Bear in Finnish Folklore

Niina Pekantytär

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Divine Ancestors

The main reason why bears were worshipped was the fact that bears go-to winter sleep/hibernation. The way bears went to sleep every autumn and woke up again in the spring was proof of the supernatural powers of the bear. The ancient people believed that, like the winter nature, the bear died and was reborn again in the spring. It was forbidden to kill bears during their hibernation but it was supposed to awake with a special spell. If the bear was awakened without these rituals, that would have made the spirit of the forest angry and they would curse the hunters.

Bear hunting was an important ritual and there were two hunts in the year. Men had to live in celibacy before the hunt, take a bath and wear white clothes. The first hunt took place in the spring and another one in the summer. The Skeleton of the dead bear was buried in a ceremony that was similar to human funerals. The bear skull was faced east and north and hung into the top of the pine tree (karhuhonka the bear pine) East and north pointed into the constellation of Ursa Major, with this ritual it was made sure that the bear would find its way home and could reborn again. The rest of the bones were buried under the sacred tree. Tradition is very old. Sometimes fishes were hanged next to the bear skull. It was believed that in the afterlife, bears would live in a forest next to a sea or a lake where they could catch fish.

​People believed that if these rituals were not carefully followed the bears would come to the farms and kill all the animals or the spirit of the forest would not send gain for the hunters. These fears were real for the ancient ones. The meat was important but the most important food was butter. Cows were sacred animals of women and they also helped farmers to pull heavy things.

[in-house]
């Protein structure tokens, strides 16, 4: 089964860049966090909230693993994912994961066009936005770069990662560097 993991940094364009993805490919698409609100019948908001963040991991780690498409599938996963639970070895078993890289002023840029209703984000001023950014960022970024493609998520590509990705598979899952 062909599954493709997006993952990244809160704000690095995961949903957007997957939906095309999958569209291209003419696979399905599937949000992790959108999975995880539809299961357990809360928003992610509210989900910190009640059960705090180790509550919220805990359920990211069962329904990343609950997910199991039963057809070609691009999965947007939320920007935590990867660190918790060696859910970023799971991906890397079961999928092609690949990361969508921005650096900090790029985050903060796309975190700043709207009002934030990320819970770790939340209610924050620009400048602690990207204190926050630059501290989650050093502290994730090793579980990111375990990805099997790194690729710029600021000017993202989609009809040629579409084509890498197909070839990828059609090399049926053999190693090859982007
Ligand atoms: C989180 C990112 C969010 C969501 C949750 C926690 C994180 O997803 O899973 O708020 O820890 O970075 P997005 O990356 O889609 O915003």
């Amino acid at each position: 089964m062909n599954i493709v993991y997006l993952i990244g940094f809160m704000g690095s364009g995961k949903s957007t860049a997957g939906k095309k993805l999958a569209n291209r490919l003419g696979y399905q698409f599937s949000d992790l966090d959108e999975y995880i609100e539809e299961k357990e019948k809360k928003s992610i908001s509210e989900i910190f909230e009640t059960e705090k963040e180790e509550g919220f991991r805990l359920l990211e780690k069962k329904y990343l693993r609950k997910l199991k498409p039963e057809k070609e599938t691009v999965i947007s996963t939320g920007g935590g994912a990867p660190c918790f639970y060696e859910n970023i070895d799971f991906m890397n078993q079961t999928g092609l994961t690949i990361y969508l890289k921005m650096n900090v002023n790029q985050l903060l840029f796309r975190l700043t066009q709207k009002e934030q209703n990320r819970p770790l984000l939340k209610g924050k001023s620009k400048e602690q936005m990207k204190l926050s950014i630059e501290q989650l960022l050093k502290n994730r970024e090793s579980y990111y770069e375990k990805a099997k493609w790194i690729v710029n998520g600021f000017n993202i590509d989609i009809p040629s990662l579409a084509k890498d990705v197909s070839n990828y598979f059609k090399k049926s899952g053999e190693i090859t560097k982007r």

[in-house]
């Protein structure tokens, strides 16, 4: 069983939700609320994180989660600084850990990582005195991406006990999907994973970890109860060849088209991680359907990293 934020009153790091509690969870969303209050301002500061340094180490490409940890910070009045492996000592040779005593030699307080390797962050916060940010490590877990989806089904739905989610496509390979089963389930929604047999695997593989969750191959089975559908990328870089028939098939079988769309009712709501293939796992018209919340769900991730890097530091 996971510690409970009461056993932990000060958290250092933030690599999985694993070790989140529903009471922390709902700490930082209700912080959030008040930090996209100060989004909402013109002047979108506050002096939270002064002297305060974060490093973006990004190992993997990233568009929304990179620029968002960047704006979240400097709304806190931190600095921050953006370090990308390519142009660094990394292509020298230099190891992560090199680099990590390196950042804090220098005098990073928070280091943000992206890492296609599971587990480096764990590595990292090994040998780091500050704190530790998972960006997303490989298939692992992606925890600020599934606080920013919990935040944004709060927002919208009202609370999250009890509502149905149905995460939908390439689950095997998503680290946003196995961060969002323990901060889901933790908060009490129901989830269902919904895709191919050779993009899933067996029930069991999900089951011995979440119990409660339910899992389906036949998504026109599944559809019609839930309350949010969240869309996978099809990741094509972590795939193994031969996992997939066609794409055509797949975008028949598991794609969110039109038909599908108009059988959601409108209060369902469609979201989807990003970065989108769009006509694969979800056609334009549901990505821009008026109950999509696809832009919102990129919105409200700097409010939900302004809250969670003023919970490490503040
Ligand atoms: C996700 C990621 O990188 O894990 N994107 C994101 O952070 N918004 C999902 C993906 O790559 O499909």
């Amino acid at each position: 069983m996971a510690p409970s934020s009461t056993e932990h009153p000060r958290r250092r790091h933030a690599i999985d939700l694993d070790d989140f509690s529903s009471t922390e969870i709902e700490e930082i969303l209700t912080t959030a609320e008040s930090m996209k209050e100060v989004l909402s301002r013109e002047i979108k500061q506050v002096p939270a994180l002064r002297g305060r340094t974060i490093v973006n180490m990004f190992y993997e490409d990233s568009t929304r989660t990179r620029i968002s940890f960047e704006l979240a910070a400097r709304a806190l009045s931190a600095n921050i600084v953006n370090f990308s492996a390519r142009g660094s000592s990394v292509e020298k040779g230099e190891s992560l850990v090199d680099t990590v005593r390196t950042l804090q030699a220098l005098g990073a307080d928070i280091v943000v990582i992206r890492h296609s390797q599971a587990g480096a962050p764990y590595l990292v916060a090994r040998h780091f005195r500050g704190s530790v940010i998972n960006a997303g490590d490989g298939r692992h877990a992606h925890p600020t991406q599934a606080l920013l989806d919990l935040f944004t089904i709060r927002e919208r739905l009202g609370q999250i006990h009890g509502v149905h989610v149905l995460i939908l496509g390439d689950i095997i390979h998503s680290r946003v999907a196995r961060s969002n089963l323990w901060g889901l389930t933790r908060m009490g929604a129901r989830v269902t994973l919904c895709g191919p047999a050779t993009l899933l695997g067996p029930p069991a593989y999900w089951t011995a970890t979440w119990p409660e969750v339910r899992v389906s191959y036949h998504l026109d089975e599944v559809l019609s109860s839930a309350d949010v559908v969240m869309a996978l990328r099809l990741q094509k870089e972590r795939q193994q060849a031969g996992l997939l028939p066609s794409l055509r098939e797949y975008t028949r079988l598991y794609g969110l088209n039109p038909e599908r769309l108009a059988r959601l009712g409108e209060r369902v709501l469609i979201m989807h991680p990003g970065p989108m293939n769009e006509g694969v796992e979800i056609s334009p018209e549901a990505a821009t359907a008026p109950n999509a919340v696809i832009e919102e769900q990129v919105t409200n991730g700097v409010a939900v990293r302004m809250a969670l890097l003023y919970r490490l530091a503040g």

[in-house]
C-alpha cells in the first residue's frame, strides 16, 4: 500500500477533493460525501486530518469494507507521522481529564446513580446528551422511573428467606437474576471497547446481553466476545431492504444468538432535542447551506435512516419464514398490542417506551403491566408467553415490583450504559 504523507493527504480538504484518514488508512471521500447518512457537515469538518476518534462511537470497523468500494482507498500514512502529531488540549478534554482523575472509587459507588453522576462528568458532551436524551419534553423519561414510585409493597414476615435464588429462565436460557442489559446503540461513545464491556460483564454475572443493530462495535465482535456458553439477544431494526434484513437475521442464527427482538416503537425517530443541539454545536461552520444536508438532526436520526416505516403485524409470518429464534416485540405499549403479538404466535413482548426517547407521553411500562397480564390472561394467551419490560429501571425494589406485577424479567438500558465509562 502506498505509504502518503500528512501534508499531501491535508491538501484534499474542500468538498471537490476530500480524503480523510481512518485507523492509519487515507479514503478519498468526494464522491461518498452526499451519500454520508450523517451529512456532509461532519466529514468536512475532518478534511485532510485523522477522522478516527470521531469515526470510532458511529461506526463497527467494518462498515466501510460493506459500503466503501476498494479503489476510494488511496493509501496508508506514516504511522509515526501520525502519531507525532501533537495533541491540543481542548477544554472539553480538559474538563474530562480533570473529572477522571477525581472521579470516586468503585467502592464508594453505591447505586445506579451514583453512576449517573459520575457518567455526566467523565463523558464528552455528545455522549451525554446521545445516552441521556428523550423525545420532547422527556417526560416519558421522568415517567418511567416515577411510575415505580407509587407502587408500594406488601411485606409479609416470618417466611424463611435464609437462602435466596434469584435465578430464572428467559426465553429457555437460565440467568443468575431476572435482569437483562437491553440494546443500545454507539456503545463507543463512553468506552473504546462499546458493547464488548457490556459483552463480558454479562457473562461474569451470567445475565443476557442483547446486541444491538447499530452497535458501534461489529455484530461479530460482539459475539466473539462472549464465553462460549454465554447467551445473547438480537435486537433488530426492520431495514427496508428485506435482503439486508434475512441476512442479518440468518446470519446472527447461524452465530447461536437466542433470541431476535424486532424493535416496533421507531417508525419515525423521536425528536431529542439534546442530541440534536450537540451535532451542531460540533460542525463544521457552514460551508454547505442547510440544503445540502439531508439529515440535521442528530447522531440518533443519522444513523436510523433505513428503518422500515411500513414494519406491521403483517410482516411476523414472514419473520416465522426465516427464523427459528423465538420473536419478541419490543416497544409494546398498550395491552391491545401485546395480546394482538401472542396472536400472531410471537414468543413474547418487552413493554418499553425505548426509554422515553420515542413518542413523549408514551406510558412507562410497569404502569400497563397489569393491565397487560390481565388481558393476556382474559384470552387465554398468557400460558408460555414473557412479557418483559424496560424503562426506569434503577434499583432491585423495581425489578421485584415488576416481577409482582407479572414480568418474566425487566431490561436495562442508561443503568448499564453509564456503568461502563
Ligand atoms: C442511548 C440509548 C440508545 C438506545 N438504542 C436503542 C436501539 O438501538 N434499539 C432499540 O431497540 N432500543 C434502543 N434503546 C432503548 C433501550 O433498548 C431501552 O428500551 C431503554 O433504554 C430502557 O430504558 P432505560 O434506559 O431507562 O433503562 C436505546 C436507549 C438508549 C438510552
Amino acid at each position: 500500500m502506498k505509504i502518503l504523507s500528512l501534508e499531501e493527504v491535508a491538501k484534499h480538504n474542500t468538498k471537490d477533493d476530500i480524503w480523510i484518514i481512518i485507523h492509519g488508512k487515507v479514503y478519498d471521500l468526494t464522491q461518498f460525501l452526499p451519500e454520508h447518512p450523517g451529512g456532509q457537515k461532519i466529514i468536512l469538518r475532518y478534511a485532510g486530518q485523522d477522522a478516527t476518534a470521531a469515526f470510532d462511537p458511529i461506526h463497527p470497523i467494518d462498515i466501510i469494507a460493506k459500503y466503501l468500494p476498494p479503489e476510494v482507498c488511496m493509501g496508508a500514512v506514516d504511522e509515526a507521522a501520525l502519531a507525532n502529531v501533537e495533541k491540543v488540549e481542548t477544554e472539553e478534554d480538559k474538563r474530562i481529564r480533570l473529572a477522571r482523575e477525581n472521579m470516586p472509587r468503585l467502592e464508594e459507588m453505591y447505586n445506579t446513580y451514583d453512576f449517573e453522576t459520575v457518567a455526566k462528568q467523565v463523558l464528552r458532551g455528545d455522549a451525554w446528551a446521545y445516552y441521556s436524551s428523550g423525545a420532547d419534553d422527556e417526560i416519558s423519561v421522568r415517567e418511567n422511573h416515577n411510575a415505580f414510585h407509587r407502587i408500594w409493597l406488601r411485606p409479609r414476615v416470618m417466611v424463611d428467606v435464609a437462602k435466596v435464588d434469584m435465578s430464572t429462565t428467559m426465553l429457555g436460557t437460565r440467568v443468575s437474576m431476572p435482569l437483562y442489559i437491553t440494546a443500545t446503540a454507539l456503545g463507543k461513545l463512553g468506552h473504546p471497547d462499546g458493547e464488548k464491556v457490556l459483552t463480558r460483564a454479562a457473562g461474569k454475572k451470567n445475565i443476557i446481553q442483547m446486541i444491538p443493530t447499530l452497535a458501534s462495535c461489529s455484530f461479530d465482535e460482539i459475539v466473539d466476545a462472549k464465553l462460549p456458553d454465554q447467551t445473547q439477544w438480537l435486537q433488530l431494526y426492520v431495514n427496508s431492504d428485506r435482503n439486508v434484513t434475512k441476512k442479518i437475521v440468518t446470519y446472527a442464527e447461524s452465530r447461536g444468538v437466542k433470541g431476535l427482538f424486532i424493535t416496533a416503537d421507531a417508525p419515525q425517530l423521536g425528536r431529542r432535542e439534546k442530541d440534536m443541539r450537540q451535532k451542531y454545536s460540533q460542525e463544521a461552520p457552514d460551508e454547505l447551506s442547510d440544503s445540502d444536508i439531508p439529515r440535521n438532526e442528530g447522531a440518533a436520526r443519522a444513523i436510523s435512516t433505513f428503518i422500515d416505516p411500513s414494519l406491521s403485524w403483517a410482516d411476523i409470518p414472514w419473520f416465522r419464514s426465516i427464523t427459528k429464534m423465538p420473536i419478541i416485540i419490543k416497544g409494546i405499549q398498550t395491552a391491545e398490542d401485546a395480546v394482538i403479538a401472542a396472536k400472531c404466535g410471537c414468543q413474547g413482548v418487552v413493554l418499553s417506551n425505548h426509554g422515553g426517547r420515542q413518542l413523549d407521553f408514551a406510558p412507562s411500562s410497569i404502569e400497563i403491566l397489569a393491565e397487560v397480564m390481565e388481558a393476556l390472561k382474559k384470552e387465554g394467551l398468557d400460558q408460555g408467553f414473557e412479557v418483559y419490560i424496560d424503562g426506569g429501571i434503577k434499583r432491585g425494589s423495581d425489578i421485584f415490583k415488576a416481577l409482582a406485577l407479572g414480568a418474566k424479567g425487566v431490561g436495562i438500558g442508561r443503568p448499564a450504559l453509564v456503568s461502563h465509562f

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Folk tale material about the bear cult in Finland was collected at the beginning of the 19th and 20th centuries. The 19th century was the time of extreme puritanism in Finland and by the orders of the church pagan groves and the sacred trees were destroyed. Before the arrival of Christianity, people did not know about the dualism between good and evil. Bear and all the spirits were seen as both good and evil, like humans. It was believed that an evil witch or a jealous neighbour could take control over the bear and send them to kill their enemy. If a bear appeared and behaved aggressively it was a bear that was controlled by someone. When this happened, the birth myth of the bear was sung. It was sung to remind the bear that he is a good creature who does not wish to harm anyone. Livestock was protected from the bears by praying Jesus, St George, Ukko (the pagan thunder god) or Virgin Mary so that the bear would not harm farm animals in the summer fields.

Bear Ancestors

In the area of Karelia bear was considered to be a mythical ancestor and hunting bears and eating bear meat was forbidden. The man was born from the union between a bear god and a woman. This is called the universal bride myth. In western Finland, bears were hunted and bear meat was considered a delicious treat.

The myth itself is archaic and is connected to hunting magic and fertility. In the hunt, the game was a metaphor for a woman. This relationship between the woman and the bear was the reason why there were bears in the forest. After the bear was killed there was a great feast called karhunpeijaiset. In the festivities, the life of the bear was performed in a play. The way the bear was landed from the night sky, when he married a human girl and in the end the way he was killed and then reborn again. Karhunpeijaiset was a big food festival where the whole community was invited.

Bear resembles humans in many ways. Bear can stand on two feet, footprints are similar to humans, the skeleton is similar to humans and the mother bear feeds her cub's the same way as human mothers. Bear was a liminal being. It belonged to nature but it was part human. In folk tales, wizards and shamans could shape-shift themselves into bears.

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Folklorist and historian. Alcott essayist. A host of the Little Women Podcast.

Finland, MN
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